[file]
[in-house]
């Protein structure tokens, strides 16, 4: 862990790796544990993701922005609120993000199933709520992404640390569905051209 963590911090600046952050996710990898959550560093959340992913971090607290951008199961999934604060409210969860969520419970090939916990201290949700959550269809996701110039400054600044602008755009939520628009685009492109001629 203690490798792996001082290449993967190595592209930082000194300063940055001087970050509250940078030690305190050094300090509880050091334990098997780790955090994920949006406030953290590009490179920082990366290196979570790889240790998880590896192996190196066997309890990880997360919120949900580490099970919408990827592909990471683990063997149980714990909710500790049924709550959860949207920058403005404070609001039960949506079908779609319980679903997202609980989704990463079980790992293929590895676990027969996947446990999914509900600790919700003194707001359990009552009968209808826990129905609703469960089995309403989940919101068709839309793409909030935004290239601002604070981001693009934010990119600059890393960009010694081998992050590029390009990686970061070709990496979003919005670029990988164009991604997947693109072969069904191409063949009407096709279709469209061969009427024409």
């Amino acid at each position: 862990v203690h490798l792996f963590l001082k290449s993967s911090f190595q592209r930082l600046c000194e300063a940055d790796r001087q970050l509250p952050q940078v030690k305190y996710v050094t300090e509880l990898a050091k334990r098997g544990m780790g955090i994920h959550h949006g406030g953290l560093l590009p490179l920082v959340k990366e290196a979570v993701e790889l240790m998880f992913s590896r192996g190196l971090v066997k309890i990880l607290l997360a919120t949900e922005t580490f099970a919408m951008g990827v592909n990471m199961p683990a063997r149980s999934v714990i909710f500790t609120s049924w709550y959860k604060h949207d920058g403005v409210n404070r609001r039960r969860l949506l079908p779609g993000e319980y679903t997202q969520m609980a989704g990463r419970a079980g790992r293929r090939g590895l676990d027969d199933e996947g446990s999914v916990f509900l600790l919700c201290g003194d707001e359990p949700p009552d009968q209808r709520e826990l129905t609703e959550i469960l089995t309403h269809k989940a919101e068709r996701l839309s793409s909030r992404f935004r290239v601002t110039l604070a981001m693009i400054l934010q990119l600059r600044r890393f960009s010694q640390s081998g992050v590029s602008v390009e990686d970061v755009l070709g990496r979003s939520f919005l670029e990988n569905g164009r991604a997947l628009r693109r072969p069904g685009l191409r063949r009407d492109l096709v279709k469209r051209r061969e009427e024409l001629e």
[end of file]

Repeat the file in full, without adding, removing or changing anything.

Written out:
[in-house]
């Protein structure tokens, strides 16, 4: 862990790796544990993701922005609120993000199933709520992404640390569905051209 963590911090600046952050996710990898959550560093959340992913971090607290951008199961999934604060409210969860969520419970090939916990201290949700959550269809996701110039400054600044602008755009939520628009685009492109001629 203690490798792996001082290449993967190595592209930082000194300063940055001087970050509250940078030690305190050094300090509880050091334990098997780790955090994920949006406030953290590009490179920082990366290196979570790889240790998880590896192996190196066997309890990880997360919120949900580490099970919408990827592909990471683990063997149980714990909710500790049924709550959860949207920058403005404070609001039960949506079908779609319980679903997202609980989704990463079980790992293929590895676990027969996947446990999914509900600790919700003194707001359990009552009968209808826990129905609703469960089995309403989940919101068709839309793409909030935004290239601002604070981001693009934010990119600059890393960009010694081998992050590029390009990686970061070709990496979003919005670029990988164009991604997947693109072969069904191409063949009407096709279709469209061969009427024409």
């Amino acid at each position: 862990v203690h490798l792996f963590l001082k290449s993967s911090f190595q592209r930082l600046c000194e300063a940055d790796r001087q970050l509250p952050q940078v030690k305190y996710v050094t300090e509880l990898a050091k334990r098997g544990m780790g955090i994920h959550h949006g406030g953290l560093l590009p490179l920082v959340k990366e290196a979570v993701e790889l240790m998880f992913s590896r192996g190196l971090v066997k309890i990880l607290l997360a919120t949900e922005t580490f099970a919408m951008g990827v592909n990471m199961p683990a063997r149980s999934v714990i909710f500790t609120s049924w709550y959860k604060h949207d920058g403005v409210n404070r609001r039960r969860l949506l079908p779609g993000e319980y679903t997202q969520m609980a989704g990463r419970a079980g790992r293929r090939g590895l676990d027969d199933e996947g446990s999914v916990f509900l600790l919700c201290g003194d707001e359990p949700p009552d009968q209808r709520e826990l129905t609703e959550i469960l089995t309403h269809k989940a919101e068709r996701l839309s793409s909030r992404f935004r290239v601002t110039l604070a981001m693009i400054l934010q990119l600059r600044r890393f960009s010694q640390s081998g992050v590029s602008v390009e990686d970061v755009l070709g990496r979003s939520f919005l670029e990988n569905g164009r991604a997947l628009r693109r072969p069904g685009l191409r063949r009407d492109l096709v279709k469209r051209r061969e009427e024409l001629e």